Wednesday, February 17, 2010

New Léger Poll: 38% BQ, 27% LPC

Léger Marketing has released a new Quebec poll, inquiring into federal and provincial voting intentions. I'll have a post up about the provincial results within the next few days.Not too many surprises, but these polls are fun because they have breakdowns for Montreal and Quebec City.

Compared to Léger's poll in mid-January, the Bloc is down two points to 38%. They are still well ahead of the Liberals, however, who are at 27% (a gain of four points). The Conservatives are down one point to 16%, while the NDP is down three to 12%.

The Bloc dominates francophone voters, with 46% support among this demographic. The Liberals come second, at 21%, while the Conservatives are third at 15%. Among non-francophones, the Liberals dominate with 53%. The Conservatives follow with 18% and the NDP is at 12%.

In and around Montreal, the Bloc leads with 36%. Most of that support comes from the eastern part of the island and north and south of it. The Liberals are at 31%, and the NDP is at 15%, demonstrating Thomas Mulcair does have a chance to keep his seat.

In Quebec City, the Conservatives poll surprisingly high, with 32%. That is a good result for them, meaning they could be able to keep all of their seats around the Vieille Capitale. The Bloc will make a fight of it, though, with 29%. Considering the MOE, the parties are neck-and-neck. The Liberals are at 19%.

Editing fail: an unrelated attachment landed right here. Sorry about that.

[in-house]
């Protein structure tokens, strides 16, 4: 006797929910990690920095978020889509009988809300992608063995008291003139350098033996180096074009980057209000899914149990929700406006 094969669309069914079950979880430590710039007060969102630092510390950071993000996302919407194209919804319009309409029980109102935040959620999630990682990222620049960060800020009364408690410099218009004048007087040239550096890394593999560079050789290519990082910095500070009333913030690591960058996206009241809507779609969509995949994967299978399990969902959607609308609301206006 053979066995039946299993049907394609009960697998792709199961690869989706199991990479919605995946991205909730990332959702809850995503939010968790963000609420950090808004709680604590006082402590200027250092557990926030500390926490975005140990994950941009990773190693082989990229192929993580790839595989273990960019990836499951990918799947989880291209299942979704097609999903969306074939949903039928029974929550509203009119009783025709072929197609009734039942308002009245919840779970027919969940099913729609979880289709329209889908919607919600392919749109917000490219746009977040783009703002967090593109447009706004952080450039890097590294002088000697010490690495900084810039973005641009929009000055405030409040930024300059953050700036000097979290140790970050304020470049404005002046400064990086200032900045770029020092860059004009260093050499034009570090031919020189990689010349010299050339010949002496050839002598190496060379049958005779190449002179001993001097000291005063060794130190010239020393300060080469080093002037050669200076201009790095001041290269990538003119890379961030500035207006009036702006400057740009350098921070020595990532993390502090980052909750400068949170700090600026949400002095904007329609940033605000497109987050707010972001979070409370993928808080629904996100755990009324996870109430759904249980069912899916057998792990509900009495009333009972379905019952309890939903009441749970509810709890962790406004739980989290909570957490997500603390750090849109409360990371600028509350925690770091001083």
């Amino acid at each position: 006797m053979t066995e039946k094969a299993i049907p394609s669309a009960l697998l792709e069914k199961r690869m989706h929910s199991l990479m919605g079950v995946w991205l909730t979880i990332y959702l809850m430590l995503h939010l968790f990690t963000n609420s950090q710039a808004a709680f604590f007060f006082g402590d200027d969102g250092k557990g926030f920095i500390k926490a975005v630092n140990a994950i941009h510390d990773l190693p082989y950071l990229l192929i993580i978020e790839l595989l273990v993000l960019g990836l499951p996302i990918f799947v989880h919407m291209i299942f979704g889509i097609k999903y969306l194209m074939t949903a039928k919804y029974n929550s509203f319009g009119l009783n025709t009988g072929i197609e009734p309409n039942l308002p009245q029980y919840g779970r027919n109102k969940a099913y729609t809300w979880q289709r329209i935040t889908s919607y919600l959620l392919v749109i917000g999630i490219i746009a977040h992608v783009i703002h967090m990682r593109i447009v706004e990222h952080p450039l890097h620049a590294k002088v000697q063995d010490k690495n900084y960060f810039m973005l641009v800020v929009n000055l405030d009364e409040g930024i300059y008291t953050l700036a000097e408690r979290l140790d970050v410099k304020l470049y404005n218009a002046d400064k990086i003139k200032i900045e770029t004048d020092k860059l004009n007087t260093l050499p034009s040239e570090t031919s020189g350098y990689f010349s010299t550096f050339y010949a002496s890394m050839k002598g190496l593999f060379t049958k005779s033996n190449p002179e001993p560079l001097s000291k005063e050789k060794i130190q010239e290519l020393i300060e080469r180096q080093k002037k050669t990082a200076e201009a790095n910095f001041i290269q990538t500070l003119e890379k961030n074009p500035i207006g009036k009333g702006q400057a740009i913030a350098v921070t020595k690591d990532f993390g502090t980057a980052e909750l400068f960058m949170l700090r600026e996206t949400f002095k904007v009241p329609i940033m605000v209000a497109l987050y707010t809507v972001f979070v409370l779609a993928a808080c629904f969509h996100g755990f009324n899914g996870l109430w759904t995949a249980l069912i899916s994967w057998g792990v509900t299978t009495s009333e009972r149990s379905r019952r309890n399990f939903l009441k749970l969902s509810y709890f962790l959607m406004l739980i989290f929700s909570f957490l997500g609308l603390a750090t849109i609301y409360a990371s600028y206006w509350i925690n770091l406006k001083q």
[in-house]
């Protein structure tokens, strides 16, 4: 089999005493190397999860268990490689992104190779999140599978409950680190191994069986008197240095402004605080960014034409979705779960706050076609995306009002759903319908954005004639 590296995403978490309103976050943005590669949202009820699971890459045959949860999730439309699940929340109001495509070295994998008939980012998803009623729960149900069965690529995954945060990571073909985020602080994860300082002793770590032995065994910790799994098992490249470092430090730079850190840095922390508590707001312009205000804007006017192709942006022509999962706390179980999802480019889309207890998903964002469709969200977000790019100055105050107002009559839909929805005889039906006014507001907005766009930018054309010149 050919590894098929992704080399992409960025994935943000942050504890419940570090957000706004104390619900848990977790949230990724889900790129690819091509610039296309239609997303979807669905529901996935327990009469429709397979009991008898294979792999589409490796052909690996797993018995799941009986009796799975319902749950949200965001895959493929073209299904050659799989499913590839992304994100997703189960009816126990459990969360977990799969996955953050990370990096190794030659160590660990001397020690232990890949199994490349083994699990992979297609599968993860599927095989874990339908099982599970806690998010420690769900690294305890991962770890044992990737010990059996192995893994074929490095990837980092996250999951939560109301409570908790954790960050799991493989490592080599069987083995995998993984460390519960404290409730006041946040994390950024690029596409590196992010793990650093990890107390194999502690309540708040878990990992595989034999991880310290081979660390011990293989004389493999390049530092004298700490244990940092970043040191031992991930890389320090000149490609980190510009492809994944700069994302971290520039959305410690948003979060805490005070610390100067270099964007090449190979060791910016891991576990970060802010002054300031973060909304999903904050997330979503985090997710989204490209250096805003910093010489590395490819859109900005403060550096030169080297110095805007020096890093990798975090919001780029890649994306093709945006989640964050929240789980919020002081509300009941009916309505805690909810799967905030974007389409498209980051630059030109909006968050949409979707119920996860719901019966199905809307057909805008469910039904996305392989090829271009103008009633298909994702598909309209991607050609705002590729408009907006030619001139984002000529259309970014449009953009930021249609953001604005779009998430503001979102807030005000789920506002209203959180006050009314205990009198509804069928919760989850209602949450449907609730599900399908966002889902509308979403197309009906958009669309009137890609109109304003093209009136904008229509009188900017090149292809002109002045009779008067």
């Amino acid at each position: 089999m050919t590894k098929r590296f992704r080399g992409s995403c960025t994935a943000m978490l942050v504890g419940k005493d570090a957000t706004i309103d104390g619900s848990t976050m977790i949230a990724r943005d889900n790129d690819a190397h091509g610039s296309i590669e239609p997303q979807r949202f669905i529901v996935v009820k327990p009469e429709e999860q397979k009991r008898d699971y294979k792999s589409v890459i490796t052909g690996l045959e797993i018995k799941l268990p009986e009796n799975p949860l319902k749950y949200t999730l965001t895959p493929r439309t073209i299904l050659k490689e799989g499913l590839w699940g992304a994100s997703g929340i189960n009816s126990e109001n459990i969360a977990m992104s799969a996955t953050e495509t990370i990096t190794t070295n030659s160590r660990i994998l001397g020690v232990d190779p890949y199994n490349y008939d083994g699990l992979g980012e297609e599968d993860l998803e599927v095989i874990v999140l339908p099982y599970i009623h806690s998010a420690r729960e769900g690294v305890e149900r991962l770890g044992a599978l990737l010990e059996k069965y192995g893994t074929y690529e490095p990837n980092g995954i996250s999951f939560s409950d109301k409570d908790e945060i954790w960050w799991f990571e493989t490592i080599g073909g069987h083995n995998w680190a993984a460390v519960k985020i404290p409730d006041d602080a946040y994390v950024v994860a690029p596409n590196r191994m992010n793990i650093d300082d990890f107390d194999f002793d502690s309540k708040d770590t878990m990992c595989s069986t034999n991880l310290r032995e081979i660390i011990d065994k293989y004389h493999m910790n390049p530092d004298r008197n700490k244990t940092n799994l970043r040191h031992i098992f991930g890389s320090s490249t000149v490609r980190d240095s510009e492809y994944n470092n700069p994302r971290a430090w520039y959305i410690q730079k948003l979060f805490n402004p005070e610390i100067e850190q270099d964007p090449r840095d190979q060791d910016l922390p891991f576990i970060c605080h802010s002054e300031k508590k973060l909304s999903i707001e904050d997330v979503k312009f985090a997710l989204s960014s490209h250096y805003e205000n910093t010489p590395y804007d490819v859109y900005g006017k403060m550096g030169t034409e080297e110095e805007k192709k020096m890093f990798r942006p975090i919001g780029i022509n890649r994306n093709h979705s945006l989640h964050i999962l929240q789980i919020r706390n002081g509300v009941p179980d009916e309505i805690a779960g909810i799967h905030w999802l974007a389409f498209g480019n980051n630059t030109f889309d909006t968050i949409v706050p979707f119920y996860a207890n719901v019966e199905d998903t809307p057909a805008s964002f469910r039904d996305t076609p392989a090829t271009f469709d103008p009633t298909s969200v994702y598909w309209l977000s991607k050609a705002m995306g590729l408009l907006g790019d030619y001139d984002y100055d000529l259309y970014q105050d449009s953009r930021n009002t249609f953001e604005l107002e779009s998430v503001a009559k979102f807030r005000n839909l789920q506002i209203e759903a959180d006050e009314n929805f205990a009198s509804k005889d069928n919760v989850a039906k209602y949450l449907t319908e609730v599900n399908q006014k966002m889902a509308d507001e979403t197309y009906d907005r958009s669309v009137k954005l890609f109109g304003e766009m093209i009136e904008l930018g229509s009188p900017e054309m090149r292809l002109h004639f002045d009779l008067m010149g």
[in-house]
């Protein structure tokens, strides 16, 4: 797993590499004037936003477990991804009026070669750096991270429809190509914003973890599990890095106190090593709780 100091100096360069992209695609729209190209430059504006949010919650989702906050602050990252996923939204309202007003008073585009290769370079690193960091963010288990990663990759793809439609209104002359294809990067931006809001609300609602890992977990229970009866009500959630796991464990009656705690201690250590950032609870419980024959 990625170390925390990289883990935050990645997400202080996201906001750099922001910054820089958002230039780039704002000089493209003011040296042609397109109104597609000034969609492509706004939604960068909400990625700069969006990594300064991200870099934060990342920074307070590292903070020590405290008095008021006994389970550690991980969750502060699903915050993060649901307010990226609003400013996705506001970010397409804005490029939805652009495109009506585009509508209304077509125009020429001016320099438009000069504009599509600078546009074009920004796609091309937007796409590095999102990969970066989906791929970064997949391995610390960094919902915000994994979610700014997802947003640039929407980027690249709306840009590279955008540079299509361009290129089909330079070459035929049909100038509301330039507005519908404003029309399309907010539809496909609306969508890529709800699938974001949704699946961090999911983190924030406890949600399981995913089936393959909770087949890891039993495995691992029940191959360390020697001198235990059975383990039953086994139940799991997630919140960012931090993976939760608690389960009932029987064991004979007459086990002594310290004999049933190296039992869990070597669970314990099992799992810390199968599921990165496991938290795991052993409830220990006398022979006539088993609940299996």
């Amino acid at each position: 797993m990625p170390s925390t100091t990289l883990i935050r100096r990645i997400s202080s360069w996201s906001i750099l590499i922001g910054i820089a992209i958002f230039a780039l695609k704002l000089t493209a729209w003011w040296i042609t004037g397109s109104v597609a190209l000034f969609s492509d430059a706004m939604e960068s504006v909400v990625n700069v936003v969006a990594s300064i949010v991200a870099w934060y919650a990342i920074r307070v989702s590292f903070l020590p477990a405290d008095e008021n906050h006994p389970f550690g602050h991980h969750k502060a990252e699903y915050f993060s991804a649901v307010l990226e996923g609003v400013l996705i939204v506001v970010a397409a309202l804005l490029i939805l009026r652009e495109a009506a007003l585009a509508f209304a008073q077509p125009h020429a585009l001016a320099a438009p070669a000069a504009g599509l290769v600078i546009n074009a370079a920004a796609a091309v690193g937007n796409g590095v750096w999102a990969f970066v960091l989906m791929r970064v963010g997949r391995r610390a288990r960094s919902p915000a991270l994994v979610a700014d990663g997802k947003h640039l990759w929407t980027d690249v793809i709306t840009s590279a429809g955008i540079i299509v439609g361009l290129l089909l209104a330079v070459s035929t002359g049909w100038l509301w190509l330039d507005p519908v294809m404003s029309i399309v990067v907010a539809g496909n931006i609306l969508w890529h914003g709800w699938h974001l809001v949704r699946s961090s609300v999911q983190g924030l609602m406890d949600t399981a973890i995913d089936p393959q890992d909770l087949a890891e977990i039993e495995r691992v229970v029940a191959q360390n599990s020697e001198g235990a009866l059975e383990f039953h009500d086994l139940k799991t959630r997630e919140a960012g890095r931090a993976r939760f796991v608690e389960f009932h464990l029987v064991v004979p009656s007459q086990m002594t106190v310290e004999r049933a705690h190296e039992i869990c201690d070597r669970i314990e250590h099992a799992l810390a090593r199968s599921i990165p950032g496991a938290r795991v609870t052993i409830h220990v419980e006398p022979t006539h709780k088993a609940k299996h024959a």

The Bloc is well ahead in the "rest of Quebec", with 43%. The Liberals follow with 26%. The Conservatives are at 15%, low for them. This indicates that while their bridgehead around the capital is safe, the seats on the periphery and in the Outaouais may not be.

The Bloc would win 51 seats with this poll, taking advantage of the weakness of the Conservatives outside of Quebec City. The Liberals win 17 seats, taking a couple on the island and perhaps in the Outaouais or Montérégie. The Conservatives are reduced to six seats, while the NDP keeps Outremont.

This only serves to further confirm the new reality in Quebec: the Bloc is safe, the Liberals are strong, and the Tories are not.